You might think that the only path to upgrading or diversifying your real estate investment property holdings is through a standard sale and purchase. However, the 1031 tax-deferred exchange offers a host of opportunities for savvy investors to shift markets or categories, develop more robust portfolios, and control their tax strategies. This primer is designed to help you learn more about the 1031 exchange so that you can put it to work for you.
What is a 1031 Exchange?
No gain or loss shall be recognized on the exchange of real property held for productive use in a trade or business or for investment if such real property is exchanged solely for real property of like-kind which is to be held either for productive use in a trade or business or for investment.
In other words, by exchanging one property for another like-kind property, you are able to avoid paying taxes on any gains realized from the initial investment in the property you currently own. In order to take advantage of this strategy, however, you’ll have to conform to a number of limits and requirements in exchange for the benefits it offers.
Why Would you Want or Need a 1031 Exchange?
There are a variety of reasons that you might decide to take advantage of the 1031 exchange to manage your investment portfolio. These include:
- Trading underperforming assets for more profitable ones, either through exchanging for a different property type or a different market.
- Exchanging a number of single-family properties for multi-family properties in order to simplify property management and reduce costs.
- Shifting out of a management role by exchanging for properties that are currently under management.
- Moving from a residential investment strategy into commercial property investment.
It’s important to talk to your legal and financial advisors about your specific investment and tax strategy before embarking on a 1031 exchange. These pros can help you determine what type of exchange makes the most sense for your particular situation and your investment goals.
What is the Role of Depreciation for a 1031 Exchange?
The benefits of a 1031 exchange hinge in large part on the rules surrounding depreciation or, more specifically, what’s known as depreciation recapture. Each year, property owners are able to deduct depreciation on the properties they own. If the property then sells for more than its depreciated value, that difference may be recaptured, resulting in a larger amount of taxable income from the property sale.
By exchanging the property through a 1031 rather than selling it, investors can potentially avoid this additional tax burden. That allows them to continue to grow and develop their portfolio in new ways, while avoiding the tax implications on the profits generated during the process.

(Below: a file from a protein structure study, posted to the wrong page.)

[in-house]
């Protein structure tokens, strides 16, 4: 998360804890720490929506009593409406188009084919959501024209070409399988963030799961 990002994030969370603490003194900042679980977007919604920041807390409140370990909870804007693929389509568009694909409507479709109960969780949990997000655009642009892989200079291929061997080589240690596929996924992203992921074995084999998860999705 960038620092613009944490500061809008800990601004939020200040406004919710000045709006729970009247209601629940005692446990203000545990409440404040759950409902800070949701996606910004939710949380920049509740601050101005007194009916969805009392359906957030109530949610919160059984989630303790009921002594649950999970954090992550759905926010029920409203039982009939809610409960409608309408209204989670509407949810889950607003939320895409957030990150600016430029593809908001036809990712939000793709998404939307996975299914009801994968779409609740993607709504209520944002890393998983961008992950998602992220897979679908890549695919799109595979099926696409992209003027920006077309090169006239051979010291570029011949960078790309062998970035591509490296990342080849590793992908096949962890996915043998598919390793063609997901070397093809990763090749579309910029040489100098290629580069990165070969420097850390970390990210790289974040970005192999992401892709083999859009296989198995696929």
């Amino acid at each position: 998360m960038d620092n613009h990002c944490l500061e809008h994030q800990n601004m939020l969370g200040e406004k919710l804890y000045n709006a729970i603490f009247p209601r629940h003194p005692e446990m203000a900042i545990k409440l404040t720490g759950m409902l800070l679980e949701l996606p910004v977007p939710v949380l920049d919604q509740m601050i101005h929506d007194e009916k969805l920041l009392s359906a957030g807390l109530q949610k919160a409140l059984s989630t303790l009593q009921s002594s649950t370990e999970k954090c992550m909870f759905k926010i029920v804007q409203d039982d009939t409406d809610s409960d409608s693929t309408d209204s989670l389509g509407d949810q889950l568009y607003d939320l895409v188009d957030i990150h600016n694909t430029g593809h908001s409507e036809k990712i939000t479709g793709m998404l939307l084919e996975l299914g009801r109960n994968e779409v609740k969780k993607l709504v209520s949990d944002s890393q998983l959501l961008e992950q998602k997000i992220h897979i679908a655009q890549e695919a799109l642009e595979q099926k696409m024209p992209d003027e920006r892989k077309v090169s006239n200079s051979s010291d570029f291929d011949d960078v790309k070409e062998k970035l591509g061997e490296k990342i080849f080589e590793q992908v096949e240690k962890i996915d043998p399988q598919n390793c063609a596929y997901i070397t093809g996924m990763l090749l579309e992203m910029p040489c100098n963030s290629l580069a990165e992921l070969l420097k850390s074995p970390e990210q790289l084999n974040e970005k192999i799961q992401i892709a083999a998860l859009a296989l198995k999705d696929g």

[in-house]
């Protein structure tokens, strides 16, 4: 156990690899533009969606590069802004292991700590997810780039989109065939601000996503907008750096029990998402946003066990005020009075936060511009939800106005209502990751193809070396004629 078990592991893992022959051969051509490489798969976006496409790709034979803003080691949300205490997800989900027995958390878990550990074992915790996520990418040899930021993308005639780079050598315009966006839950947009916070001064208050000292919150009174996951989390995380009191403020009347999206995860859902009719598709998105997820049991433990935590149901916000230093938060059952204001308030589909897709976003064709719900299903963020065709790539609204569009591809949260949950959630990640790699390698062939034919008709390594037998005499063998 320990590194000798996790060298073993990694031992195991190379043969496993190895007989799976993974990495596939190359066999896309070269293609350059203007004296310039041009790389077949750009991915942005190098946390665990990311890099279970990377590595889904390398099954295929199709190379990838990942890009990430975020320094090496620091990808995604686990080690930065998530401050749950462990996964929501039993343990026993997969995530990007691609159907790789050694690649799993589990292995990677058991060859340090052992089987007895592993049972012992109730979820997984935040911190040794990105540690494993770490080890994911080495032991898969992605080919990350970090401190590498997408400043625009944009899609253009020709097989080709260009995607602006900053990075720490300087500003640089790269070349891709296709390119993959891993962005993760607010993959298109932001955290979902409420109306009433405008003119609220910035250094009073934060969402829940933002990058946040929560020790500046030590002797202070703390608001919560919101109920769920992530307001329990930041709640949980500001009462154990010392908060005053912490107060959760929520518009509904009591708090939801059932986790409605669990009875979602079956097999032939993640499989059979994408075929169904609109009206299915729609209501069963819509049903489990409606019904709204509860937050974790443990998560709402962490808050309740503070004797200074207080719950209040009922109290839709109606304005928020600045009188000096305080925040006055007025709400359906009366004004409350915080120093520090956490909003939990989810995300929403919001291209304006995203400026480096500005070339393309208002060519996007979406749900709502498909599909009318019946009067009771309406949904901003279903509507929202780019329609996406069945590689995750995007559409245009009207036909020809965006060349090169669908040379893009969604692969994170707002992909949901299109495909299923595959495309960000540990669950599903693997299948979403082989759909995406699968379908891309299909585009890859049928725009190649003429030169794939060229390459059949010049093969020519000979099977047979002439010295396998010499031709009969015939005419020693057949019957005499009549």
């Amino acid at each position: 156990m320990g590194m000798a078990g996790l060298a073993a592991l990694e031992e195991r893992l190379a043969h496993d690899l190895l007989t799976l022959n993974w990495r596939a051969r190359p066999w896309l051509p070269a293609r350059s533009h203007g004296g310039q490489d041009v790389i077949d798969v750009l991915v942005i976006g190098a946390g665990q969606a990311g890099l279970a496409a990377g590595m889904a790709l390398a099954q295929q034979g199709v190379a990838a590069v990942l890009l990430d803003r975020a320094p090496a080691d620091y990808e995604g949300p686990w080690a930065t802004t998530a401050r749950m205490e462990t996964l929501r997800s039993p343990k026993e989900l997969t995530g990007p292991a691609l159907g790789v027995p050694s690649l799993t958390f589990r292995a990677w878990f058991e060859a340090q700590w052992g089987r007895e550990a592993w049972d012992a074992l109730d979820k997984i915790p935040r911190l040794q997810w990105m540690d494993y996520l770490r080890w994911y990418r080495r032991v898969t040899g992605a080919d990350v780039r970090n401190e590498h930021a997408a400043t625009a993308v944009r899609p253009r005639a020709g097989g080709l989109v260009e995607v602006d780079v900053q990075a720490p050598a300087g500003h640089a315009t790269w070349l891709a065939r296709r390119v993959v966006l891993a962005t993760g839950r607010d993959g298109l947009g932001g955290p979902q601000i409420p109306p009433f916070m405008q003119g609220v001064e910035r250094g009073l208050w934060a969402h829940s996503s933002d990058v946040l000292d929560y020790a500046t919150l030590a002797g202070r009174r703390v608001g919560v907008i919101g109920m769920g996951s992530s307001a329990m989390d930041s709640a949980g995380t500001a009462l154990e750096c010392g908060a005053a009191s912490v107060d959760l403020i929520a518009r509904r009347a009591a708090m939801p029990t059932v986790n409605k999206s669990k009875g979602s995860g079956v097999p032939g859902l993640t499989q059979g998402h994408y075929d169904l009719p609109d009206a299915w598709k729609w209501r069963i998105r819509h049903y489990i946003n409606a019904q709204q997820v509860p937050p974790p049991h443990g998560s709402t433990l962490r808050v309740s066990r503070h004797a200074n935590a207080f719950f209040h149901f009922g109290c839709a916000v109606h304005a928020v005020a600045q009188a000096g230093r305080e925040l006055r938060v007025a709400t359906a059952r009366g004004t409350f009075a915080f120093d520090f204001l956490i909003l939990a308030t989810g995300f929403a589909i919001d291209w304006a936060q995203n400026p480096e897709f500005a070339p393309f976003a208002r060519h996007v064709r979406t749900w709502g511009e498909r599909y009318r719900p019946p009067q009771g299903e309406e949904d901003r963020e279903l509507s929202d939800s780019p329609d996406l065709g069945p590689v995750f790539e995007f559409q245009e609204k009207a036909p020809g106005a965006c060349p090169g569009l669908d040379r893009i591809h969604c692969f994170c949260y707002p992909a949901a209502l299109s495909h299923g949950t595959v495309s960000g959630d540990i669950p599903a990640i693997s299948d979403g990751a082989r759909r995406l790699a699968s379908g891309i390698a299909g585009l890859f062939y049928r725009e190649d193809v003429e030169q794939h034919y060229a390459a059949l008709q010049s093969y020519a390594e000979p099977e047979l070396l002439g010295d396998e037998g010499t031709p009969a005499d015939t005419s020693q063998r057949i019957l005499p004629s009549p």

What is Boot?
No, we’re not talking about Timberlands. If there is a difference in value between the relinquished property and the new property, that difference is taxable and is referred to as “boot.” This difference can be impacted by a variety of factors, including outstanding mortgages on either property—as well as taxes, fees, and closing costs on either side of the transaction. It is essential to include all of the possible expenses in your calculations in order to avoid excessive boot.
Timing and Types of 1031 Exchanges
According to the IRS, while the exchange of properties doesn’t have to be simultaneous, it is ruled by two specific time limits in order to avoid taxation on the gains realized from the property being exchanged.
- First, you have 45 days from the date of sale of the relinquished property to identify a potential replacement property or properties. This must be in writing, signed by the investor, and delivered to the seller or a qualified intermediary (this could be your attorney, broker, CPA, or real estate agent—no family members though, sorry!). The replacement property must be clearly described, including a legal description and street address.
- Second, the replacement property must be received and the exchange completed within 180 days after the sale of the exchanged property or by the due date of the income tax return for the tax year in which it was sold. The replacement received must be “substantially the same as property identified within the 45-day limit”.
Delayed Exchange Exchanges that conform to the 180-day rule are called delayed exchanges, even though they are within the time limit. This is to differentiate them from simultaneous exchanges.
Reverse Exchange Property acquired before the relinquishment of the subject property can still qualify as an exchange property through a reverse exchange. In this case, the property must be transferred to a qualified intermediary or a special entity called an exchange accommodation titleholder. At that point, it becomes subject to the 45-day and 180-day rules governing 1031 exchanges.
Build-to-Suit Exchange If the property you have identified for exchange is currently under construction or renovation, it can still qualify. However, all construction must be completed within the 180-day period. Any subsequent building or improvement becomes personal property and is not considered part of the exchange.
1031 Exchanges and Estate Planning Goals
One of the most important aspects of a 1031 exchange is the ability to enjoy its tax benefits throughout your lifetime. Since inherited property is calculated at its stepped-up value for tax purposes, your heirs will avoid debt related to any of the deferred taxes. As always, talk to your financial advisor regarding your specific estate planning strategy and how your real estate investments fit into it.
Between expert advice and thousands of mortgage options for financing or refinancing your properties, Simplist has everything you need to make better choices. Whether you are an experienced investor or a first-time homebuyer, we’re here to offer the insight and product knowledge that matters most.